Searching over 5,500,000 cases.

Buy This Entire Record For $7.95

Official citation and/or docket number and footnotes (if any) for this case available with purchase.

Learn more about what you receive with purchase of this case.



March 18, 1996



The Honorable Justice Wolfson delivered the opinion of the court: Campbell, P.j. and Braden, J., concur.

The opinion of the court was delivered by: Wolfson

JUSTICE WOLFSON delivered the opinion of the court:

Plaintiff, Mercedes Alvarado, filed a dental malpractice suit against defendant, Dr. Iraida Pinerio Goepp. After trial, the jury returned a verdict in plaintiff's favor in the amount of $105,003. Defendant appeals from the trial court's order denying her post-trial motion.

Plaintiff has not filed a brief in this appeal. Therefore, we will address defendant's contentions under the standards set forth in First Capitol Mortgage Corp. v. Talandis Construction Corp., 63 Ill. 2d 128, 133, 345 N.E.2d 493 (1976).

Defendant presents two issues for review: (1) Whether the trial court erred in admitting habit testimony; and (2) Whether the jury award was excessive.

We reverse and remand.


Plaintiff, Mercedes Alvarado (Alvarado), filed a complaint alleging dental malpractice against defendant, Dr. Iraida Pineiro Goepp (Dr. Goepp). Plaintiff's third amended complaint alleged that Dr. Goepp treated plaintiff from May 1985 until October 1986. Plaintiff alleged that Dr. Goepp committed one or more of the following acts or omissions: failed to take a proper or adequate history from plaintiff; failed to prepare a proper or adequate treatment plan; failed to follow a traditional sequence of treatment; failed to perform or arrange to have performed certain root canal treatments; applied an inadequate or faulty bridge on the plaintiff's teeth; failed to use a proper temporary bridge on plaintiff's teeth while treatment was in progress; and failed to complete plaintiff's treatment.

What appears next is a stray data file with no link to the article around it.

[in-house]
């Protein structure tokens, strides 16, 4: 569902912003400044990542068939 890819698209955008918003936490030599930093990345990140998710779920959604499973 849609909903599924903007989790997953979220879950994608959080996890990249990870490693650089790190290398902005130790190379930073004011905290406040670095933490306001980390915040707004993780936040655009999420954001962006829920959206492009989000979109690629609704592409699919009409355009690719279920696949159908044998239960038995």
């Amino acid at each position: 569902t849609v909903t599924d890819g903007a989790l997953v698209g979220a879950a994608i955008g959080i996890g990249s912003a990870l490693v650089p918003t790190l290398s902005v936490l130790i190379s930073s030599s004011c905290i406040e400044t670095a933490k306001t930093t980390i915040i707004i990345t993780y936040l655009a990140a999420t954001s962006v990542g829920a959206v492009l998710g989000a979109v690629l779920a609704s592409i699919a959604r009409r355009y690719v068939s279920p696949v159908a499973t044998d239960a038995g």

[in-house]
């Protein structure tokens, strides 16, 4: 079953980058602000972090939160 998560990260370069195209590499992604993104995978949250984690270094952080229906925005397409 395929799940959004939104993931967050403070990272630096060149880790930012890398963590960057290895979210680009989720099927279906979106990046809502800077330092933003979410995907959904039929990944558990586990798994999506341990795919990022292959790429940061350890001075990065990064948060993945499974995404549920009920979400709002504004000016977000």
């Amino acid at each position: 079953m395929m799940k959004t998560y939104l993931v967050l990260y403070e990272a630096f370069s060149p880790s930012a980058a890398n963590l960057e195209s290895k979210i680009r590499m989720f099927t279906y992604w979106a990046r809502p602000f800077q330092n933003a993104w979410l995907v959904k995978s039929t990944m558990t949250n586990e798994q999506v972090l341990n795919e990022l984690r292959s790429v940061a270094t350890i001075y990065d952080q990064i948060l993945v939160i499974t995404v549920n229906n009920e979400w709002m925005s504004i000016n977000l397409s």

Prior to trial, defendant filed a motion in limine to bar Dr. Linda Pina (Dr. Pina) from testifying as to Dr. Goepp's office routine or habit. Defendant argued that "in Illinois the only time habit or custom is admissible to prove negligence is in wrongful death cases where there is no competent eyewitnesses" and that since eyewitness testimony was available, the habit testimony should have been precluded. After argument, the court denied the motion.

At trial, evidence was adduced regarding Dr. Goepp's course of treatment of the plaintiff.

The evidence deposition of Maria Lysinka was read to the jury. Lysinka was employed by Dr. Goepp as a dental assistant from 1984 to December 1986. In her capacity as a dental assistant, Lysinka was always present in the room with Dr. Goepp when she was treating a patient. Dr. Goepp saw plaintiff for an emergency visit for a tooth extraction. On July 26, 1985, Dr. Goepp and plaintiff discussed a treatment plan for saving or restoring plaintiff's teeth. Plaintiff requested Dr. Goepp to save as many teeth as possible. Dr. Goepp posed several alternative treatment plans to plaintiff. Dr. Goepp also advised plaintiff of the cost of each plan.

Dr. Pina testified that she was a dentist who worked as an independent contractor in Dr. Goepp's office for about six months, until the spring of 1986. Dr. Pina testified she observed Dr. Goepp "often" failed to have a treatment plan, which often led to disputes with patients over money. Dr. Pina left Dr. Goepp's office because "every other day" Dr. Goepp was having disputes with patients about the lack of treatment planning.


Subject to the discretion of the trial court, habit testimony may be admitted provided that a proper foundation has been established. People v. Keller, 267 Ill. App. 3d 602, 609, 641 N.E.2d 891, 204 Ill. Dec. 461 (1994).

Illinois courts have adopted Federal Rule of Evidence 406 (Fed. R. Evid. 406) regarding the admission of habit and routine practice evidence. See Hajian v. Holy Family Hospital, 210 Ill. Dec. 156, 273 Ill. App. 3d 932, 942, 652 N.E.2d 1132 (1995); Taruc v. State Farm Mutual Auto Ins. Co., 218 Ill. App. 3d 51, 578 N.E.2d 134, 161 Ill. Dec. 7 (1991); Wasleff v. Dever, 194 Ill. App. 3d 147, 155, 550 N.E.2d 1132, 141 Ill. Dec. 86 (1990).